To address the need for regular auditing, RazorSecure ( @razorsecure ) will be launching RazorSecure Edge, a remote penetration testing unit which removes the need for a pen test consultant to visit the train or the site. Robert Brown, RazorSecure Executive Chairman, commented that “from working on the first passenger Wi-Fi systems a decade ago, the focus has moved from passengers to other applications that can exploit the use of the bandwidth. I predict the next challenge is how we protect our systems from the new and unfolding threat of aggressive cyber-attacks from some very unsavoury characters.”

Icomera has installeTackling cyber security (Photo courtesy of Razor Secure).d systems on thousands of trains around the globe and their networks carry more than 37 TB per day, primarily from more than half a million passengers using on-board Wi-Fi – naturally, cybersecurity is an extremely important consideration and Icomera systems already have a high degree of protection built into them. However, they too see the merit in the Defence in-depth approach. As Daniel Jaeggi, Head of Business Development at Icomera ( @icomera ) , explains, “The world is changing quite rapidly: cybersecurity threats are becoming extremely sophisticated and more and more systems are being connected to our on-board networks, increasing the attack footprint. At the same time, customers are putting in place more robust cybersecurity processes, mostly in response to a greater awareness of the risks and financial impact from cyber-attacks. So, we’re seeing strong demand for higher levels of assurance and monitoring, and we’re working closely with customers and providers such as RazorSecure to meet this need.”

At the heart of the Defence in Depth approach is the assumption that any system, no matter how well engineered or secured, may be vulnerable to a cyber-attack. Better engineering can only take you so far; active monitoring and second-line protection is needed to enhance network security. This can be a hard concept to fully grasp. However, as Daniel Jaeggi points out, this assumption of fallibility is common in many other areas where security and safety are paramount: “When you board a flight, your pilot can be the best in the world, but all the safety systems and processes are designed around the idea that he or she will make mistakes or systems fail that shouldn’t. Things go wrong, that shouldn’t be a problem in itself, it’s how you deal with them and what backup you have. That’s what keeps you safe!”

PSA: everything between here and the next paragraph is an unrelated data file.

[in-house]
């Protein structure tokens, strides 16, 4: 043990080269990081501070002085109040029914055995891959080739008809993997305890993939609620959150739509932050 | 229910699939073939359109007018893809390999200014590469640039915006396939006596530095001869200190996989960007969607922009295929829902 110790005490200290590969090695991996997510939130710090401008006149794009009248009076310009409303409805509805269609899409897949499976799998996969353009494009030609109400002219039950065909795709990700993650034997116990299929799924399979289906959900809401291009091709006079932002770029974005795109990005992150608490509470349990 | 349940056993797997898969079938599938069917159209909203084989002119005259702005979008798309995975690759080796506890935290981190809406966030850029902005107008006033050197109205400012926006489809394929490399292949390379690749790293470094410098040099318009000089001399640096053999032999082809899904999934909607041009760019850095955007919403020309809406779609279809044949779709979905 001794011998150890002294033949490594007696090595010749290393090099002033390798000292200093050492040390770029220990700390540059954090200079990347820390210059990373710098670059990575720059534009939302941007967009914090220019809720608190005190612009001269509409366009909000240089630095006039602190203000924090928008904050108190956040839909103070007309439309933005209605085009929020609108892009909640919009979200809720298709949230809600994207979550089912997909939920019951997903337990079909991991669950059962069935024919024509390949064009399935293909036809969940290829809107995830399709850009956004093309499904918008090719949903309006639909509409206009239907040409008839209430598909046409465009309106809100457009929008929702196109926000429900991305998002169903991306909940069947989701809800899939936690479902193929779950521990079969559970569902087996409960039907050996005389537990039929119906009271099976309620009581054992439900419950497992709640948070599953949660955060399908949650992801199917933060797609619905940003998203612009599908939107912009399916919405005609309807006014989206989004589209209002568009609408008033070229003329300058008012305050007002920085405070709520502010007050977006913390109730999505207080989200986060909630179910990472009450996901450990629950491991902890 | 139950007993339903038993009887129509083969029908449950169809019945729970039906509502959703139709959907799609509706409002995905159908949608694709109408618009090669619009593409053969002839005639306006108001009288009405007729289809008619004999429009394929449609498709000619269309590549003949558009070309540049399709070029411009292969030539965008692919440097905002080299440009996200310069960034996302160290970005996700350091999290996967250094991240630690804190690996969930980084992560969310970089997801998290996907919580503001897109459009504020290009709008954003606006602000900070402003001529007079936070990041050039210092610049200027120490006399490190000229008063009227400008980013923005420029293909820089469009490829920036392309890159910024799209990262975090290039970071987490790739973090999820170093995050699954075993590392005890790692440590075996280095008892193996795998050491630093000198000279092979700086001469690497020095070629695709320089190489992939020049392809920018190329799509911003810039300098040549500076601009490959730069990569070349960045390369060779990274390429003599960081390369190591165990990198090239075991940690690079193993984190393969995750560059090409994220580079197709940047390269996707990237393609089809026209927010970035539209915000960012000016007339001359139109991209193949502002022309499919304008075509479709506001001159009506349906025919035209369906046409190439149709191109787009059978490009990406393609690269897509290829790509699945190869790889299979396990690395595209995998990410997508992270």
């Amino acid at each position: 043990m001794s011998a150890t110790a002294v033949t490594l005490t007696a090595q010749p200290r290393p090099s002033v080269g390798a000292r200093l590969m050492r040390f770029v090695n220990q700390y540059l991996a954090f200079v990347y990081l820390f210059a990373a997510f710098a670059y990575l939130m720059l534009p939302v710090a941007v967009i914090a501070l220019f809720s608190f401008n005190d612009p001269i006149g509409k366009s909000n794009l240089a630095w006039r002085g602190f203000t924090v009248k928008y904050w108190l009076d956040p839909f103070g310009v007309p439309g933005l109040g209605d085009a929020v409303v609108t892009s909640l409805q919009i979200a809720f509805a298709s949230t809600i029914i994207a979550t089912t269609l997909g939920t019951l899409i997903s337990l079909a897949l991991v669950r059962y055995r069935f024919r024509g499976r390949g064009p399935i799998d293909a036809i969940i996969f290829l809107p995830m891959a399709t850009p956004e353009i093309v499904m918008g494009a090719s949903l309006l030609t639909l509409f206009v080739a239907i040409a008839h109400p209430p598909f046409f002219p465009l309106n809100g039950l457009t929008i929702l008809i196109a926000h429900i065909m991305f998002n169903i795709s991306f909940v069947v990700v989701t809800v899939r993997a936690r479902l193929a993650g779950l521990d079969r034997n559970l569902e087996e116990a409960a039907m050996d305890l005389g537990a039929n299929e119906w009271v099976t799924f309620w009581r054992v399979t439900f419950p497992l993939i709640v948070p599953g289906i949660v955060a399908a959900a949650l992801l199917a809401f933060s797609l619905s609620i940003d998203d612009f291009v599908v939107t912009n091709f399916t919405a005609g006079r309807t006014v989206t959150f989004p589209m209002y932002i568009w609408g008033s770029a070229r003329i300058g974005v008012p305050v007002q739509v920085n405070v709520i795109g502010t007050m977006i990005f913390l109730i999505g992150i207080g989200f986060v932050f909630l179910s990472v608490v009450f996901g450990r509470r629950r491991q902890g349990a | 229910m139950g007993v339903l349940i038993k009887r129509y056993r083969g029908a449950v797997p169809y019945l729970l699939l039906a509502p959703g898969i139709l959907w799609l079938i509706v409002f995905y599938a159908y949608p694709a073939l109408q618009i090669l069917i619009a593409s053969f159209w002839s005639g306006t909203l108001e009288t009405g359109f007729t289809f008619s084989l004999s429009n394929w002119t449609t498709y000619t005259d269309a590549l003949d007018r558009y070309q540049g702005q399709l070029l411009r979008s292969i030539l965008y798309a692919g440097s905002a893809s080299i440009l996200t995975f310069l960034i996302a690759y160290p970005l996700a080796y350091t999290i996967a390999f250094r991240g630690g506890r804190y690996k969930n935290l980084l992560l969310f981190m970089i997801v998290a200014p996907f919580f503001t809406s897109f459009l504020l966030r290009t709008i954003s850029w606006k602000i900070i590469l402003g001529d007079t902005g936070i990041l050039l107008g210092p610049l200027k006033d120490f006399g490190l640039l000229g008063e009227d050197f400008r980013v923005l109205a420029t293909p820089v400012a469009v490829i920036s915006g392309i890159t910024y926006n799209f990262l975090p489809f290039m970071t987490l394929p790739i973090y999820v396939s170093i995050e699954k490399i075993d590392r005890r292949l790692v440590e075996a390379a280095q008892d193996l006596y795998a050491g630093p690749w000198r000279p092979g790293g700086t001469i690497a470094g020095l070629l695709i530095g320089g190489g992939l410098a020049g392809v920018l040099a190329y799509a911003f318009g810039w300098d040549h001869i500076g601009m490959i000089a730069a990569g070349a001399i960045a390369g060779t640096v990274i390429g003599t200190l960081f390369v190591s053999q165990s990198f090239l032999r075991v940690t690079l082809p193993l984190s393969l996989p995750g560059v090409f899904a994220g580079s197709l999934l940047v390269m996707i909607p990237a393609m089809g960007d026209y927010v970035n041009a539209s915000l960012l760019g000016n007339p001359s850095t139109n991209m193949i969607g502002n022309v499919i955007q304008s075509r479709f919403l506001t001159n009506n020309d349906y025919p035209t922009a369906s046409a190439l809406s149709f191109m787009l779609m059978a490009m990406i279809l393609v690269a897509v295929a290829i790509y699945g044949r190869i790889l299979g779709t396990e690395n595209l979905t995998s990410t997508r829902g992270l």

Razor Secure - SmartRail World.jpg

This shift in thinking is required to bring on-board networks up to the next level of security, and both RazorSecure and Icomera are already jointly offering rail operators enhanced, software-based protection which integrates seamlessly with existing on-board hardware. Through deploying additional protective tools and actively monitoring a system, businesses will benefit from increased Defence in Depth and become better equipped to detect and respond to cyber-attacks in the future.

For more about Razor Secure's work and how they can help keep you safe please visit: www.razorsecure.com

To read more about cyber security and the rail industry:


How video surveillance is revolutionizing transit system security.

Expert view: Combating the increasingly sophisticated digital threat to rail and metro.

Terror train wreck threat from new rail signal system – security specialist.

5 minutes with... Jonathan Risto, Mentor and Community Instructor at SANS.

Topics: TSW Insights, CyberSecurity

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About the Author

Stephen Scott